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New York City - The Blues Yesterday Vol.5

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New York City - The Blues Yesterday Vol.5

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01. Ever lovin' baby
Cryin' blues

Little Luther (Thomas), vocals; 
New York City, 1960

02. Du dee squat
03. Sleepin' high
04. Doggin' me
05. Automatic baby

Little Luther (Thomas), vocals; 
New York City, 1962

06. Eenie Meenie Minie moe
07. The twirl

Little Luther (Thomas? or Johnson?), vocals, guitar; 
New York City, 21 february 1964

08. Who slipped out when I walked in?
09. Upset the town

Little Luther (Thomas), vocals; 
New York City, 1966

10. She'll stick by me
It hurts me to my heart
My main woman
Stay close

Little Luther (Thomas), vocals; 
New York City, 1967-68

11. Can't understand it
12. Blue velvet

Big Bob Kornegay, vocals; 
Julian Dash, teno-saxophone; horns; 
Freddie Jefferson, piano; 
Carmen Taylor, vocals; 
Lee Stanfield, bass; 
Sonny Payne, drums. 
New York City, october 1951

13. Everythin's cool
14. I wanna see my baby

Big Bob Kornegay, vocals; 
Porkchops, band. 
New York City, 1956

15. Bacon Fat
16. Bad boy

Big Bob Kornegay, vocals; 
Count Hastings, teno-saxophone; 
Elwyn Frazier, baritone-saxophone; 
Skeeter Best, guitar; 
Kelly Owens, piano; 
Carl Pruitt, bass; 
Calvin Shields, drums. 
New York City, 11 january 1957

17. The man in the Phone Booth (Hello baby)
18. The man in the Phone Booth (Hello Mama)
19. Bullfrog
20. Hocus Pocus Voodoo
21. Humdinger
22. Stay with me baby

Big Bob Kornegay, vocals; 
New York City, 1957

23. At the house of Frankenstein
24. What am I
25. Your line was busy

Big Bob Kornegay, vocals; 
Leroy Kirkland, guitar
New York City, 1958-59

26. Ain't that loving you baby
27. I am so glad it's all over

B.B. KING Jr, vocals, guitar; 
The Blues Messengers, band. 
New York City, 1964


Let's go back to New York City for the 5th opus of this series New York City/ The blues yesterday. The African-American musical scene in post war New York was certainly abundant and extremely varied, spanning all styles, from the pure East Coast country blues largely derived from Blind boy Fuller to R&B pieces with big or small bands, jazz blues, pop blues, honking saxes, stinging guitars, proto-Rockabilly or real Rock n' roll... And aside well known big names, the myriad of NYC labels, majors, small or extremely tiny have recorded hundreds of little known or still unknowns blues and R&B artists... That of course doesn't mean their musical heritage is insignificant, far from it!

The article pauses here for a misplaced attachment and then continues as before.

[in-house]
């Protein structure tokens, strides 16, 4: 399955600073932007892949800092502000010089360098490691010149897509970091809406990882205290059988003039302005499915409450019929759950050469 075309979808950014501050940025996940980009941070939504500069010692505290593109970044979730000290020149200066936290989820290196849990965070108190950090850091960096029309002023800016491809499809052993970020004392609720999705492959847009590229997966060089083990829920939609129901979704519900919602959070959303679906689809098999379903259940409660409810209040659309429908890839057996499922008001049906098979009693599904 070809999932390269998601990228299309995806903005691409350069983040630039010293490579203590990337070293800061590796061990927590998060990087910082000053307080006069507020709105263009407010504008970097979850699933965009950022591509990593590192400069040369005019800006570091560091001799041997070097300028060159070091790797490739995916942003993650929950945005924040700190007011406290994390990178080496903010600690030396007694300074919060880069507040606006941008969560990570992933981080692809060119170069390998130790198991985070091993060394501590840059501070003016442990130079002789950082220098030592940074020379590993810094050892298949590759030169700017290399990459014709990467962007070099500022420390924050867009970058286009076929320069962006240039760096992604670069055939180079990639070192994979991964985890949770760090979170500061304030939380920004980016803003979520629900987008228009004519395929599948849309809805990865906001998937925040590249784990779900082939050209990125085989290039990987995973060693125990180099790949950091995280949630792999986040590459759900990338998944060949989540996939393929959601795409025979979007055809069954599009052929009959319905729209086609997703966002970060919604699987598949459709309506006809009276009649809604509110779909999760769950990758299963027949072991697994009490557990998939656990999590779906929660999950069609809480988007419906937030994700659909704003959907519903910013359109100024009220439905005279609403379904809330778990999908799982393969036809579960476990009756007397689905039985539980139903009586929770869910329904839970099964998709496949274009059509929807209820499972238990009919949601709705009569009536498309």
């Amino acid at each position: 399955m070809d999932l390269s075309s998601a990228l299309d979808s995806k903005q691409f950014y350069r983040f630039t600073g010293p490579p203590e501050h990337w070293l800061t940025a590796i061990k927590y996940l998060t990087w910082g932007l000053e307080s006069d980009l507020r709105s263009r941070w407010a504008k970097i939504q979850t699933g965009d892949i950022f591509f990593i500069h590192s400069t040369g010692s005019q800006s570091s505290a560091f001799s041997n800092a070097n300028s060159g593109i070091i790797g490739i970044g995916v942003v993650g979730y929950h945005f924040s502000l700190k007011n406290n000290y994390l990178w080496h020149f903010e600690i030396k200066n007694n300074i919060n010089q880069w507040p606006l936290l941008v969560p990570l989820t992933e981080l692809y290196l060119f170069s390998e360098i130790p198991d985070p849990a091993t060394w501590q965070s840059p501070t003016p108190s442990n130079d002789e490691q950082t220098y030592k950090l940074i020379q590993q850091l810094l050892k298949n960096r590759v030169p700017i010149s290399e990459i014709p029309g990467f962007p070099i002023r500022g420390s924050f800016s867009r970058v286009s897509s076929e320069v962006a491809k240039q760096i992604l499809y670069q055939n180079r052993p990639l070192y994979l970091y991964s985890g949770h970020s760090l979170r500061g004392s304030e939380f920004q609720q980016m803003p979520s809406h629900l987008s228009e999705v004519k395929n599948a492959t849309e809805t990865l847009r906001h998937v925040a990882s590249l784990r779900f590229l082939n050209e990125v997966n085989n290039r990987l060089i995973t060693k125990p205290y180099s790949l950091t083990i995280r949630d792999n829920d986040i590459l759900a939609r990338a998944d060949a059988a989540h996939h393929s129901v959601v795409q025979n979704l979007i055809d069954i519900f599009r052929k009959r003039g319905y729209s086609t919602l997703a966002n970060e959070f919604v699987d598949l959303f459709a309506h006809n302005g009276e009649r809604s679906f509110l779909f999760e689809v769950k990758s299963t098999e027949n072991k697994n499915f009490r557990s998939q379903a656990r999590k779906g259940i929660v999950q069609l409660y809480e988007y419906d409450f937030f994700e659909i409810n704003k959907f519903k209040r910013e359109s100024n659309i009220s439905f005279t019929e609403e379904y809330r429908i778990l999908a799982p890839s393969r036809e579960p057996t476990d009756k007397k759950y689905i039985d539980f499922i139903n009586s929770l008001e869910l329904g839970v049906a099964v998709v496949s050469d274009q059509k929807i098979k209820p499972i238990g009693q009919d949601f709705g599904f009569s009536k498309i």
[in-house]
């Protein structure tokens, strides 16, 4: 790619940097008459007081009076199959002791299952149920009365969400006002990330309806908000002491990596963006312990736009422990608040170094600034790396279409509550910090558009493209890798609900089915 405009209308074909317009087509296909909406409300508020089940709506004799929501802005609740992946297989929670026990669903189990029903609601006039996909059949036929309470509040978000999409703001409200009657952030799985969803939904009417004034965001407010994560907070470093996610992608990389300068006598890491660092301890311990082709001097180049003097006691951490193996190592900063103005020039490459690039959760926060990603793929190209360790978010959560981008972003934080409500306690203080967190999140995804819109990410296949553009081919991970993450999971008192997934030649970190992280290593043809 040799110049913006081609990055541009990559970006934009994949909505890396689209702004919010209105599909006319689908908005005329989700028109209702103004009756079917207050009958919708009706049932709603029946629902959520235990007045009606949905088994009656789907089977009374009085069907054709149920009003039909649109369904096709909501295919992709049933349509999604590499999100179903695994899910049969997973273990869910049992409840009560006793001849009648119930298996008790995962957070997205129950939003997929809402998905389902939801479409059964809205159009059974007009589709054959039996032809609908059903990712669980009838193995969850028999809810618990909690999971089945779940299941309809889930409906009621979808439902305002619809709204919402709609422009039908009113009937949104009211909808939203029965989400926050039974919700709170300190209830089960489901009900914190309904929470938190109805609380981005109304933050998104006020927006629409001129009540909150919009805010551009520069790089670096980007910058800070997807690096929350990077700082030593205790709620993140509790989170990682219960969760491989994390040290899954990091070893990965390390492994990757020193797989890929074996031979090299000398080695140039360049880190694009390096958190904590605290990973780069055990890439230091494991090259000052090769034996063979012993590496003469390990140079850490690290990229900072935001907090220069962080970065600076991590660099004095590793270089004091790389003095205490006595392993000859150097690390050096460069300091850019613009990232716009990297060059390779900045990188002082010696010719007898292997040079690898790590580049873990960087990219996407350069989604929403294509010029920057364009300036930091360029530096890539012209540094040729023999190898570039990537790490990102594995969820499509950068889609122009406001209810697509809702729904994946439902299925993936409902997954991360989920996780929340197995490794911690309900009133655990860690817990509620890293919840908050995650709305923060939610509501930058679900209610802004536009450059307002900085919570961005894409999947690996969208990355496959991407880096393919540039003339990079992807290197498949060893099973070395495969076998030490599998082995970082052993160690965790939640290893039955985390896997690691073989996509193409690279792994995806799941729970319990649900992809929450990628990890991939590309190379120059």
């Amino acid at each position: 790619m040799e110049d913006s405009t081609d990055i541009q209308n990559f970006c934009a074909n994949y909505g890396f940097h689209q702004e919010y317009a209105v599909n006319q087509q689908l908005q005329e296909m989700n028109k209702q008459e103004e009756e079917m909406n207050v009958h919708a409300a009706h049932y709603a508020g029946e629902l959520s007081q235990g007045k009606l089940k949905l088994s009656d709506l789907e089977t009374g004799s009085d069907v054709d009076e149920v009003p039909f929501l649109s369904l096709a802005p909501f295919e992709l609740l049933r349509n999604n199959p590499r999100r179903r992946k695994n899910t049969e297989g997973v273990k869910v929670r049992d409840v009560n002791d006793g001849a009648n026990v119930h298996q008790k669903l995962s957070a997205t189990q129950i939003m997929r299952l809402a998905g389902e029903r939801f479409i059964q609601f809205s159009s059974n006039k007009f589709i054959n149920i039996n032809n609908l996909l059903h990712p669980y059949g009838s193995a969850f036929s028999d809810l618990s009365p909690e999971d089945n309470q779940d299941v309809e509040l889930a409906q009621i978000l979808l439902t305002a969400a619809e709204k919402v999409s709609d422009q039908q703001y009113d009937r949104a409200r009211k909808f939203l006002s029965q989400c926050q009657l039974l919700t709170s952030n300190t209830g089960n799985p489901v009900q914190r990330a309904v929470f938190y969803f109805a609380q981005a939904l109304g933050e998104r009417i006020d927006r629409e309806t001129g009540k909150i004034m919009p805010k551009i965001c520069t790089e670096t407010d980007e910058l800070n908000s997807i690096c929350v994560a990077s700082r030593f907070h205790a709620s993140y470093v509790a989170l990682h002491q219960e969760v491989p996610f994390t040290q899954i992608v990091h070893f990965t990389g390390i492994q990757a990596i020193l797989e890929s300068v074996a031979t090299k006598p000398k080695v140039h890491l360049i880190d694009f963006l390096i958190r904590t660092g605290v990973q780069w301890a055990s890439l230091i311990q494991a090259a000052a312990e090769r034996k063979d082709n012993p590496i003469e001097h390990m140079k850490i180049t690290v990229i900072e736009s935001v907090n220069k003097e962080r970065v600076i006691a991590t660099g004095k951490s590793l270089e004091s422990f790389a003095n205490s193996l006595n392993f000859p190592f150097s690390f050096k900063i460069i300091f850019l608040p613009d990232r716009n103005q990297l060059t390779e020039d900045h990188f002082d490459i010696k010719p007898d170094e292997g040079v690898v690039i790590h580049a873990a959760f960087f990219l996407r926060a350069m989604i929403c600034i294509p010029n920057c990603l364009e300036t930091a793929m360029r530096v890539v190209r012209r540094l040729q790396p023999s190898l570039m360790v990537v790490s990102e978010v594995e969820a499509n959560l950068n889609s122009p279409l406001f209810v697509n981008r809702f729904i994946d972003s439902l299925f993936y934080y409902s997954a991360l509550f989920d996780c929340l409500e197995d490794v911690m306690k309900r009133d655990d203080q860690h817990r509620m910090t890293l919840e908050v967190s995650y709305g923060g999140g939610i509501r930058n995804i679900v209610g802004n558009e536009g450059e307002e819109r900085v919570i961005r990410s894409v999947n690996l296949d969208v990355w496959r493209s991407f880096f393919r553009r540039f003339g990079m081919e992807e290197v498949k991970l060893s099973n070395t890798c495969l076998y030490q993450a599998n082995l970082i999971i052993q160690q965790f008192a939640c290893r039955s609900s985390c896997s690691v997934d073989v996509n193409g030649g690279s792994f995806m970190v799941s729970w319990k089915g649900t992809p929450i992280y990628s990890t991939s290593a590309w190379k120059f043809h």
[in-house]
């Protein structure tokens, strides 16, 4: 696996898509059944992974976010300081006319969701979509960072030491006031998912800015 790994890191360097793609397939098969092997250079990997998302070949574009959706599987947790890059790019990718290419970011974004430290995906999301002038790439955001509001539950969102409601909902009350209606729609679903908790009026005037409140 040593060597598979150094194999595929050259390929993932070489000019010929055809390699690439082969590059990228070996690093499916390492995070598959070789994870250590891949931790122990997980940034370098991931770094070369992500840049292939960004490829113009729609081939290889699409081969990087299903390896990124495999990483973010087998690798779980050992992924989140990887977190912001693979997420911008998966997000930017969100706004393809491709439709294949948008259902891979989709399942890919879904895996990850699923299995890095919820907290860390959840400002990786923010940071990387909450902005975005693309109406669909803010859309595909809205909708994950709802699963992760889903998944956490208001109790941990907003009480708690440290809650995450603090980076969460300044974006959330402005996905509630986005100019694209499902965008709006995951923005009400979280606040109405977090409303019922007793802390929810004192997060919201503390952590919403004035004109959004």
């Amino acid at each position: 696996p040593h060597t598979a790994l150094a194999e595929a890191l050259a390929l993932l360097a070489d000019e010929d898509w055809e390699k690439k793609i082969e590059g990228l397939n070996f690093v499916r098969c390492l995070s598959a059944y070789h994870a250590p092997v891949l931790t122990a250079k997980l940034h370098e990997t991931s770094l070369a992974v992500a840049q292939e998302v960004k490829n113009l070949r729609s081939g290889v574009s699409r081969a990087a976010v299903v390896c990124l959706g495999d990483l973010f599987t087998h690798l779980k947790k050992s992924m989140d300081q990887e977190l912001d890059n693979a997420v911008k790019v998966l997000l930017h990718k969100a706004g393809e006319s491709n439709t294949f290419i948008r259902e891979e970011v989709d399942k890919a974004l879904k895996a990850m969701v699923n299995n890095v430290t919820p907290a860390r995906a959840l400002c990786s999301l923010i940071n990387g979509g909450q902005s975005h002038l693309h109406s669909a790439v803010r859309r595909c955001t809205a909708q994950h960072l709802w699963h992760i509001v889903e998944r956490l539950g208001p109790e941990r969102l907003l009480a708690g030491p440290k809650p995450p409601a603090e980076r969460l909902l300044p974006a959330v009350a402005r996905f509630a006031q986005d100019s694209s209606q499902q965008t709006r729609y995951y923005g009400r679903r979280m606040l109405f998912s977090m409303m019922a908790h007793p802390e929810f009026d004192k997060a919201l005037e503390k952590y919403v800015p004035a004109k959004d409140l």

Luther Thomas is largely still an enigma. Singer (and probably also guitarist), he has for sure recorded three 45t under the nickname of Little Luther. His fourth (Eenie Meenie Moe/ The twirl) issued on the Chess label in 1964 is controversial among blues critics. Some say this Little Luther is Luther Thomas while the majority (and The Blues Discography as well as the knowledgeable site http://www.keeponliving.at/artist/luther_johnson.html) identify this Little Luther to Chicago blues artist Luther "Georgia Boy" Johnson, from Muddy Waters' band. Johnson himself said he recorded an early 45t under this moniker. We had already included those two titles in Chicago/ The blues yesterday Volume 4 but we propose them here again for a better appreciation in a different context. After that, Luther Thomas has also waxed a handful of 45t under his real name. But once again (!) some think this Luther Thomas is another... Luther Thomas! Whatever and what he (or they) is (are), we have here a first rate musical output between blues, R&B and early Soul that it would be a shame not to be able to fully appreciate.

Bob Kornegay (1925-85) is much better known. He started his musical career as the bass singer of the fame doo-woop groups, The Du-Droppers, The Bells or The Ravens before launching a personal career first as the singer of Julian Dash's jazz band and then, recording several 45t under different nicknames (Big Bob Kornegay, Big Daddy, The Wanderer). His two-sided The man in the phone booth climbed in the Top40 R&B in 1957 but was cut short by a trade dispute between two record labels. It seems that Kornegay didn't pursue a musical career after the 1960's.

Our last feature, B.B. King Jr is a complete mystery. He is certainly neither Andrew B.B. Jr Odom nor related to the real B.B. King. He is a good singer and guitarist who recorded only one known 45t with a band called The Blues Messengers. I found one only track of him, the announcement of a show he gave at the famed Cotton Club! ---Gérard Herzhaft, jukegh.blogspot.com

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